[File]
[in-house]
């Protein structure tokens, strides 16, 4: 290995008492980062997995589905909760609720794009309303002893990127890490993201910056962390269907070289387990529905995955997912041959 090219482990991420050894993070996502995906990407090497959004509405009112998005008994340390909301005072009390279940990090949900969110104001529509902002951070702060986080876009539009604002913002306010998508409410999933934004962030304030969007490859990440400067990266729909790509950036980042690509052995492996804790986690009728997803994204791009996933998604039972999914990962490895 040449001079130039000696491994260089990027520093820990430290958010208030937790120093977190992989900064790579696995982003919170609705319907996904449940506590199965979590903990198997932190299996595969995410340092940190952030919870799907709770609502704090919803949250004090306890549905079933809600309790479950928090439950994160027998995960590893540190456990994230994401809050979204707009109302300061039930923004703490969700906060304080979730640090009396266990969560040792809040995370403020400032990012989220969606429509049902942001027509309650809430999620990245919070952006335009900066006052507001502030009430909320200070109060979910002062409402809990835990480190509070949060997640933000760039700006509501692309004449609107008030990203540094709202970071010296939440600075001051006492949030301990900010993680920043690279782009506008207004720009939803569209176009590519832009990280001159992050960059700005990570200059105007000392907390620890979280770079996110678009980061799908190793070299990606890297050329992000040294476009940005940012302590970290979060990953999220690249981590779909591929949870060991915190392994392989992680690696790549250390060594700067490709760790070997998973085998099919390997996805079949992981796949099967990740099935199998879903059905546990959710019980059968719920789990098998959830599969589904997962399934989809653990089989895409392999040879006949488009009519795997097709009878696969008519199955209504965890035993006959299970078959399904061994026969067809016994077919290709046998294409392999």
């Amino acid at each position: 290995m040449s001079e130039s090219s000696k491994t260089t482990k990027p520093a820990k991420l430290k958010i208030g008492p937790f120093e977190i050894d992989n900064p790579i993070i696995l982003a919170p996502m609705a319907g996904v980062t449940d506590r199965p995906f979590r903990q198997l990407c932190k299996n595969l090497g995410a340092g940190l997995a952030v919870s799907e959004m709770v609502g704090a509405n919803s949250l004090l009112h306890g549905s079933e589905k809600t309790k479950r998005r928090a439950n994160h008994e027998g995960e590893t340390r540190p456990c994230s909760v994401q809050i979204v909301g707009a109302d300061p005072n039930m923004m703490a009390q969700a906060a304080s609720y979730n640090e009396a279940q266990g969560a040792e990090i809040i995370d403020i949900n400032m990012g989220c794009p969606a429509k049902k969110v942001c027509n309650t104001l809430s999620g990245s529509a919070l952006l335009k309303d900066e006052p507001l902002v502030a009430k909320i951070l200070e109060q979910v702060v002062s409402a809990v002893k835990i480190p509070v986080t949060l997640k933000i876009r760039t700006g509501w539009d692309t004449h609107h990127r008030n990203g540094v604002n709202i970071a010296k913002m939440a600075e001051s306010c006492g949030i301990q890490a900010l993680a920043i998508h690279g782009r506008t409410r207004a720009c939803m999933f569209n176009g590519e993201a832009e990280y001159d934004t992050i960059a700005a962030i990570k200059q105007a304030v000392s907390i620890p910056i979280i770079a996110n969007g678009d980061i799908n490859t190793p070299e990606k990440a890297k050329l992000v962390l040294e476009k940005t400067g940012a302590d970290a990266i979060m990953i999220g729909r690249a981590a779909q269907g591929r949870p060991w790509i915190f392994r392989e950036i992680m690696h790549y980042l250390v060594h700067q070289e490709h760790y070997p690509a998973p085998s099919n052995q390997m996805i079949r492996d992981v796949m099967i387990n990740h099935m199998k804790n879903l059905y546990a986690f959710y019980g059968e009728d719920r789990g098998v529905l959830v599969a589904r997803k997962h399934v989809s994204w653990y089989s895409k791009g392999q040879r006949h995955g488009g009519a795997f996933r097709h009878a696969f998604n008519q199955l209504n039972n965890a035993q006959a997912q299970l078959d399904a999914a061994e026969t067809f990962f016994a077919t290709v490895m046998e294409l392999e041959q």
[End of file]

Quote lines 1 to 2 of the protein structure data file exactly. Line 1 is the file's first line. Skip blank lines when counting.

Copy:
[in-house]
């Protein structure tokens, strides 16, 4: 290995008492980062997995589905909760609720794009309303002893990127890490993201910056962390269907070289387990529905995955997912041959 090219482990991420050894993070996502995906990407090497959004509405009112998005008994340390909301005072009390279940990090949900969110104001529509902002951070702060986080876009539009604002913002306010998508409410999933934004962030304030969007490859990440400067990266729909790509950036980042690509052995492996804790986690009728997803994204791009996933998604039972999914990962490895 040449001079130039000696491994260089990027520093820990430290958010208030937790120093977190992989900064790579696995982003919170609705319907996904449940506590199965979590903990198997932190299996595969995410340092940190952030919870799907709770609502704090919803949250004090306890549905079933809600309790479950928090439950994160027998995960590893540190456990994230994401809050979204707009109302300061039930923004703490969700906060304080979730640090009396266990969560040792809040995370403020400032990012989220969606429509049902942001027509309650809430999620990245919070952006335009900066006052507001502030009430909320200070109060979910002062409402809990835990480190509070949060997640933000760039700006509501692309004449609107008030990203540094709202970071010296939440600075001051006492949030301990900010993680920043690279782009506008207004720009939803569209176009590519832009990280001159992050960059700005990570200059105007000392907390620890979280770079996110678009980061799908190793070299990606890297050329992000040294476009940005940012302590970290979060990953999220690249981590779909591929949870060991915190392994392989992680690696790549250390060594700067490709760790070997998973085998099919390997996805079949992981796949099967990740099935199998879903059905546990959710019980059968719920789990098998959830599969589904997962399934989809653990089989895409392999040879006949488009009519795997097709009878696969008519199955209504965890035993006959299970078959399904061994026969067809016994077919290709046998294409392999």